28 May 2007

Antony Gormley's Ubiquitous Naked Body

British Sculptor Antony Gormley has a new work, called Event Horizon in which statues of his naked body will appear in many locations throughout London between 17th May and 19th August. Each statue is strategically positioned on buildings and rooftops to encourage Londoners and tourists to look up to the horizon.

Photo Jim Dyson/Getty Images on Guardian Unlimited website
Gormley is famous for his works which almost always feature his own naked body. I was curious to see his chart ( 30.8.1950, London). Although there is no time of birth available and the chart is set up for noon, I was fascinated to see this yields an unaspected Saturn in Virgo. It is possible, with a correct time of birth, that the Moon might have moved into aspect with Saturn, but it’s Gormley’s Saturn that I want to focus on in this brief look at his chart.

His motivation is to be flexible and dynamic, able to move on and adapt. His colour balance shows an excess of red aspects, indicating an over-riding emphasis on activity and action. Saturn in an individual’s chart can represent a variety of different things, from fears to an overemphasised adherence to rules, a retentive memory, sound organisation, structure, physical aspects of manifestation and the actual physical body itself. In Gormley’s case, his body is an integral part of his work as an artist and if, in his chart, Saturn is unaspected, then this presents a very interesting theme.

Unaspected planets, which are not linked into the main aspect structure, rely on the environment to give the person a sense of what that particular part of their personality is about. Unaspected planets charge off into the world and eagerly absorb what they find and experience there. The environment stimulates the unaspected planet; the person relies on the feedback it gets in order to get more of a handle on the qualities and energies of the planet for themselves. How appropriate this is for Gormley’s Saturn!



A quote on his work says “25 years work ..... has revitalised the human image through a radical investigation of the body as a place of memory and transformation”. In 1994, when he was 44 and approaching the Low Point of the 8th House (often a significant turning point) he won the Turner Prize for art. He became well-known in 1998 for his “Angel of the North” statue in Gateshead. This is a large and impressive work to view and sits unmissably on a small hill beside a busy main road. (Image from Gateshead gov.website)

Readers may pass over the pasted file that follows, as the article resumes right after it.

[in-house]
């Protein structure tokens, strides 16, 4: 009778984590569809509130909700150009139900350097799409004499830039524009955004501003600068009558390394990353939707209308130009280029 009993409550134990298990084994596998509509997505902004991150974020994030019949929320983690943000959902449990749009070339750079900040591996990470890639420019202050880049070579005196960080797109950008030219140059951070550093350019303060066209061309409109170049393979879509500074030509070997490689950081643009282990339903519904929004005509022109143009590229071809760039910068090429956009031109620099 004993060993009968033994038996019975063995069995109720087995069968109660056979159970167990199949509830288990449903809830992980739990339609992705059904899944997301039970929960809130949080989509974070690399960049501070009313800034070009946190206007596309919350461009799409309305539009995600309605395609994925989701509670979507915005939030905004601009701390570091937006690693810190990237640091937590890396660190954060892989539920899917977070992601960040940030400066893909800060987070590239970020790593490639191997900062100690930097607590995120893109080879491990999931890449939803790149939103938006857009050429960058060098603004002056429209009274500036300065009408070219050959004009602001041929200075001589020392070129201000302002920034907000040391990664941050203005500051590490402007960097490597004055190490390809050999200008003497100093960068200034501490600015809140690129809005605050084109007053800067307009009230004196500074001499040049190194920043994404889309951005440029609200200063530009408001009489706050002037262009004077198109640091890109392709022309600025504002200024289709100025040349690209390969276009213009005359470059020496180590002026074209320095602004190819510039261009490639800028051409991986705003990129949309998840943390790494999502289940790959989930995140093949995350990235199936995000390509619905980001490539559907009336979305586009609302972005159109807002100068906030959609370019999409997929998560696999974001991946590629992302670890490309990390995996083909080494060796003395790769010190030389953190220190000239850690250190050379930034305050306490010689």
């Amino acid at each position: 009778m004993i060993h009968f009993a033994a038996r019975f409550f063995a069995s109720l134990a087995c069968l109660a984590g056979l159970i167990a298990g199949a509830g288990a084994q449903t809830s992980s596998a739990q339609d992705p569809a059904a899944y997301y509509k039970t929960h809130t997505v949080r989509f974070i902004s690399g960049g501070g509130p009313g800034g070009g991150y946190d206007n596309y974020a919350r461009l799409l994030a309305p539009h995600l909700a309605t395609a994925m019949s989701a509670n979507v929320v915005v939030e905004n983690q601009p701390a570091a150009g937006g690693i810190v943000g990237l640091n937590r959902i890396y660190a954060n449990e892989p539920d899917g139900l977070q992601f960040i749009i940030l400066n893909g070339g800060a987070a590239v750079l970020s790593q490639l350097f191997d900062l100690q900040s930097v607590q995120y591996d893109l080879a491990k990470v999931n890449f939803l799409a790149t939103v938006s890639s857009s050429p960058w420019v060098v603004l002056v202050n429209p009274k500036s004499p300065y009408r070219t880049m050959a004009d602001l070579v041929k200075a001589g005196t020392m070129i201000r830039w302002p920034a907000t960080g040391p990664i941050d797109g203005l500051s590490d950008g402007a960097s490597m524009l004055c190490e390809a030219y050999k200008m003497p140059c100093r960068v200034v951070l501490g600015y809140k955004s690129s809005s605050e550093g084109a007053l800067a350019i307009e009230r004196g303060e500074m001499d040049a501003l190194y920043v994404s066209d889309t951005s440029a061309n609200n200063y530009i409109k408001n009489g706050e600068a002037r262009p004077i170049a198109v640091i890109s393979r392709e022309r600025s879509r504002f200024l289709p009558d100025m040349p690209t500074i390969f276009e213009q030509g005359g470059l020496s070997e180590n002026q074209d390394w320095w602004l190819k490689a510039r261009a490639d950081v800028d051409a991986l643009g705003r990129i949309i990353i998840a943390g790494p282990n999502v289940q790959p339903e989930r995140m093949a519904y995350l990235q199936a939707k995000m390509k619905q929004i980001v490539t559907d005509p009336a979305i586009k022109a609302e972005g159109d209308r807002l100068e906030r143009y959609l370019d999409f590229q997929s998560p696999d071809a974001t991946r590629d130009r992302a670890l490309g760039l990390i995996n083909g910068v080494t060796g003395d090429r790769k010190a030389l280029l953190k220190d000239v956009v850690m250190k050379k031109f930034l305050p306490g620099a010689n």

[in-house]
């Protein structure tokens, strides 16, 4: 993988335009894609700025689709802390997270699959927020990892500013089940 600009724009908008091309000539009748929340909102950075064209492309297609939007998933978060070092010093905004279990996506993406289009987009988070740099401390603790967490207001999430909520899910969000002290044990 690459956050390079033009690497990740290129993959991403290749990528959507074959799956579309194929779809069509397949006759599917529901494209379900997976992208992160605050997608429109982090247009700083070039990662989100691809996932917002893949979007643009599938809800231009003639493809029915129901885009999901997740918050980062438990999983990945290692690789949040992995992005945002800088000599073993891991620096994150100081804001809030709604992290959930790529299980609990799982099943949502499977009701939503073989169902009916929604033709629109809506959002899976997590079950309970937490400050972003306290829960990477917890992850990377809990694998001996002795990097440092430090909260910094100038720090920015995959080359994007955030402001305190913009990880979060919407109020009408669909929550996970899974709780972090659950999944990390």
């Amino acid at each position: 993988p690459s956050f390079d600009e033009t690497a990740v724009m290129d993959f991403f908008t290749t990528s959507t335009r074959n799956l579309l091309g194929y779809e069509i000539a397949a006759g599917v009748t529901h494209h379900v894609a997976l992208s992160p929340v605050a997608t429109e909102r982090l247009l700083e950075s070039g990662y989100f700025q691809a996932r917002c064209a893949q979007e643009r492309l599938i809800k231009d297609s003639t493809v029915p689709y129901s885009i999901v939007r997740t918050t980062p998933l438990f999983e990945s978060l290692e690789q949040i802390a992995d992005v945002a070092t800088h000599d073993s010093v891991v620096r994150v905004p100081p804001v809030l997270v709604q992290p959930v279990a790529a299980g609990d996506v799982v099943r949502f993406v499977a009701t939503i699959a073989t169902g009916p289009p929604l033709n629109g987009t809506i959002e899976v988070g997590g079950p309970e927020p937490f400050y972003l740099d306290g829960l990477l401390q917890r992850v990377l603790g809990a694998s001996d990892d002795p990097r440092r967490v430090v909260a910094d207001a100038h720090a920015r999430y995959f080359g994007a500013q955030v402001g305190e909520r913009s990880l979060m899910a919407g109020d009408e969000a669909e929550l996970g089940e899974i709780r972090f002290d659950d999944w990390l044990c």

His other famous work is “Another Place” on Crosby Beach near Liverpool. This consists of 100 figures of himself stretching out into the sea. At high tide many of them are covered by the sea; at low tide it’s possible to see most of them and to walk amongst them. I’ve done this twice and on each occasion the experience was different because of weather variations and changes in light and visibility.
Photos of Another Place by Barry Hopewell
















A final comment on Gormley’s (probably) unaspected Saturn. I heard him interviewed on radio several years ago and he talked about how the casts of his body were made. His wife assists in covering his body with cling film, then plaster is applied and is left to set. During this time he has to remain completely still and breathes through straws inserted in his nostrils. He said that this was the most challenging part of the process, and I can’t imagine a more intense way of living and expressing an unaspected Saturn in perfectionist Virgo than this.

You can find out more about Gormley’s work at www.antonygormley.com and en.wikipedia.org/wiki/Antony_Gormley

3 comments:

GreenAbby said...

Fascinating. We went to see his new exhibition at the Hayward gallery a week and a half ago. His acclaimed 'Blind Light' piece - a glass box of 'fog' which you walk around and literally cannot see anyone more than 1 foot away from you, was really amazing and recommended - talk about 'living' his art in a very tangible way!

His brief biography in the gallery guide says that he does Vipassana meditation. I imagine he has studied and practiced this quite intensely and/or regularly over the years. It probably also helps him to remain still with straws up his nostrils for extended periods of time!

Joyce Hopewell said...

Wish I lived near enough to London to pop into the Hayward Gallery - that "foggy" exhibit sounds quite amazing, and it's so interesting to hear how once again it's a very physical experience.

barbara said...

Hi Joyce,
That is so unusual. I have never seen scultures where the artist is the subject.
That must be very surprising to see his statue on the beach like that!
It doesn't shock me one bit. The human body is already a fabulous work of art in itself.

Thank you for your always fascinating chart insights :)

See you again soon.